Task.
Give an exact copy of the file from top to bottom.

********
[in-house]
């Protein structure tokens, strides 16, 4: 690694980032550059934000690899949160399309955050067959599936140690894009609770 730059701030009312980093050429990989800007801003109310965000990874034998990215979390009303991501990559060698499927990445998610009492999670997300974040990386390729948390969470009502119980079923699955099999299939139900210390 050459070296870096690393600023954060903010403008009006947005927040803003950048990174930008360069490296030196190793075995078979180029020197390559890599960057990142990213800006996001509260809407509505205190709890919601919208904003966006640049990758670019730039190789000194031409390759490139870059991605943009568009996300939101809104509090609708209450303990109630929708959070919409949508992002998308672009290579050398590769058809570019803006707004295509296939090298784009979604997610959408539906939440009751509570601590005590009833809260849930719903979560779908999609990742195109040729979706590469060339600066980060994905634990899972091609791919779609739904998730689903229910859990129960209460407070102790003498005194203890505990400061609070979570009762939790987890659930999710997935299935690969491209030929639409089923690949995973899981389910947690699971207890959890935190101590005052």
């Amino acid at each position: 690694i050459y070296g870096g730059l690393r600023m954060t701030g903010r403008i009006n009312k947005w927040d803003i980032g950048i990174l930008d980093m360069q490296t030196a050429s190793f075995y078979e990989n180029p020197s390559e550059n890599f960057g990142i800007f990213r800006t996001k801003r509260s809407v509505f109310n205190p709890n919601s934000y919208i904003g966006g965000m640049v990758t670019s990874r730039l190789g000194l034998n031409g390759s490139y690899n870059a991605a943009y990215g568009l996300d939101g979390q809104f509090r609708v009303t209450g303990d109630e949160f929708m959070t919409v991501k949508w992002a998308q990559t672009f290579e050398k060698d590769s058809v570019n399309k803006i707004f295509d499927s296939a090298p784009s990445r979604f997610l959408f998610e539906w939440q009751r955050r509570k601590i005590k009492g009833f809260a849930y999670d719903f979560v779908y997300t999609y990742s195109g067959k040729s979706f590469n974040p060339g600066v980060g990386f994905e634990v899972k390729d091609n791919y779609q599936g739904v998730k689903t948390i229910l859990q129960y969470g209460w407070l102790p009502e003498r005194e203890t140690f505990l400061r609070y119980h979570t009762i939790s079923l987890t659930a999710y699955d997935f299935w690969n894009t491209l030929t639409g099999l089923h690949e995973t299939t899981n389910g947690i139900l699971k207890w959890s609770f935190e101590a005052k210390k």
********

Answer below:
[in-house]
């Protein structure tokens, strides 16, 4: 690694980032550059934000690899949160399309955050067959599936140690894009609770 730059701030009312980093050429990989800007801003109310965000990874034998990215979390009303991501990559060698499927990445998610009492999670997300974040990386390729948390969470009502119980079923699955099999299939139900210390 050459070296870096690393600023954060903010403008009006947005927040803003950048990174930008360069490296030196190793075995078979180029020197390559890599960057990142990213800006996001509260809407509505205190709890919601919208904003966006640049990758670019730039190789000194031409390759490139870059991605943009568009996300939101809104509090609708209450303990109630929708959070919409949508992002998308672009290579050398590769058809570019803006707004295509296939090298784009979604997610959408539906939440009751509570601590005590009833809260849930719903979560779908999609990742195109040729979706590469060339600066980060994905634990899972091609791919779609739904998730689903229910859990129960209460407070102790003498005194203890505990400061609070979570009762939790987890659930999710997935299935690969491209030929639409089923690949995973899981389910947690699971207890959890935190101590005052």
């Amino acid at each position: 690694i050459y070296g870096g730059l690393r600023m954060t701030g903010r403008i009006n009312k947005w927040d803003i980032g950048i990174l930008d980093m360069q490296t030196a050429s190793f075995y078979e990989n180029p020197s390559e550059n890599f960057g990142i800007f990213r800006t996001k801003r509260s809407v509505f109310n205190p709890n919601s934000y919208i904003g966006g965000m640049v990758t670019s990874r730039l190789g000194l034998n031409g390759s490139y690899n870059a991605a943009y990215g568009l996300d939101g979390q809104f509090r609708v009303t209450g303990d109630e949160f929708m959070t919409v991501k949508w992002a998308q990559t672009f290579e050398k060698d590769s058809v570019n399309k803006i707004f295509d499927s296939a090298p784009s990445r979604f997610l959408f998610e539906w939440q009751r955050r509570k601590i005590k009492g009833f809260a849930y999670d719903f979560v779908y997300t999609y990742s195109g067959k040729s979706f590469n974040p060339g600066v980060g990386f994905e634990v899972k390729d091609n791919y779609q599936g739904v998730k689903t948390i229910l859990q129960y969470g209460w407070l102790p009502e003498r005194e203890t140690f505990l400061r609070y119980h979570t009762i939790s079923l987890t659930a999710y699955d997935f299935w690969n894009t491209l030929t639409g099999l089923h690949e995973t299939t899981n389910g947690i139900l699971k207890w959890s609770f935190e101590a005052k210390k």